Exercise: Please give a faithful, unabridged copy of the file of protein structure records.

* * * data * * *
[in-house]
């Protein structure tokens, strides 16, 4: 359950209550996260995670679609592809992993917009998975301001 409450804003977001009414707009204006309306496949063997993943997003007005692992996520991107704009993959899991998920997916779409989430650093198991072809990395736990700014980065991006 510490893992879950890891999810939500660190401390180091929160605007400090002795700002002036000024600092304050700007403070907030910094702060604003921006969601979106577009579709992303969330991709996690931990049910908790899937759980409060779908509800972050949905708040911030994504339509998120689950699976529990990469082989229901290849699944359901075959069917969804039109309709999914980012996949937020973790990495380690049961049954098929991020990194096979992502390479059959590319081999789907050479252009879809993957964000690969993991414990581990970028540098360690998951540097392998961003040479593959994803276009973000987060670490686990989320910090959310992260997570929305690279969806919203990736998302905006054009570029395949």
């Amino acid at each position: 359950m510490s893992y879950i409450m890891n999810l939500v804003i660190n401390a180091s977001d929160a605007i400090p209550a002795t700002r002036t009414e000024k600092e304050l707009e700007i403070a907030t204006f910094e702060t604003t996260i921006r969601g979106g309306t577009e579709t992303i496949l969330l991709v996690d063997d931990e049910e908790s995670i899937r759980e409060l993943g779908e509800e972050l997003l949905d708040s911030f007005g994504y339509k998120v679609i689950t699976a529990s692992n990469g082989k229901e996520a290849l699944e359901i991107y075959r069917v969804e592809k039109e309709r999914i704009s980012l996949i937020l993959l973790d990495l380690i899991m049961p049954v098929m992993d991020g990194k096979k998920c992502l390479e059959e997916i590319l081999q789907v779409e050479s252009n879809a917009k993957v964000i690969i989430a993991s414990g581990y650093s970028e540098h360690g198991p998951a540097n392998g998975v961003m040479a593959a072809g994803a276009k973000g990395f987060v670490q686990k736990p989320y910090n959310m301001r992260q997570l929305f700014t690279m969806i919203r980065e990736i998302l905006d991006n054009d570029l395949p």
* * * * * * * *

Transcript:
[in-house]
């Protein structure tokens, strides 16, 4: 359950209550996260995670679609592809992993917009998975301001 409450804003977001009414707009204006309306496949063997993943997003007005692992996520991107704009993959899991998920997916779409989430650093198991072809990395736990700014980065991006 510490893992879950890891999810939500660190401390180091929160605007400090002795700002002036000024600092304050700007403070907030910094702060604003921006969601979106577009579709992303969330991709996690931990049910908790899937759980409060779908509800972050949905708040911030994504339509998120689950699976529990990469082989229901290849699944359901075959069917969804039109309709999914980012996949937020973790990495380690049961049954098929991020990194096979992502390479059959590319081999789907050479252009879809993957964000690969993991414990581990970028540098360690998951540097392998961003040479593959994803276009973000987060670490686990989320910090959310992260997570929305690279969806919203990736998302905006054009570029395949």
């Amino acid at each position: 359950m510490s893992y879950i409450m890891n999810l939500v804003i660190n401390a180091s977001d929160a605007i400090p209550a002795t700002r002036t009414e000024k600092e304050l707009e700007i403070a907030t204006f910094e702060t604003t996260i921006r969601g979106g309306t577009e579709t992303i496949l969330l991709v996690d063997d931990e049910e908790s995670i899937r759980e409060l993943g779908e509800e972050l997003l949905d708040s911030f007005g994504y339509k998120v679609i689950t699976a529990s692992n990469g082989k229901e996520a290849l699944e359901i991107y075959r069917v969804e592809k039109e309709r999914i704009s980012l996949i937020l993959l973790d990495l380690i899991m049961p049954v098929m992993d991020g990194k096979k998920c992502l390479e059959e997916i590319l081999q789907v779409e050479s252009n879809a917009k993957v964000i690969i989430a993991s414990g581990y650093s970028e540098h360690g198991p998951a540097n392998g998975v961003m040479a593959a072809g994803a276009k973000g990395f987060v670490q686990k736990p989320y910090n959310m301001r992260q997570l929305f700014t690279m969806i919203r980065e990736i998302l905006d991006n054009d570029l395949p």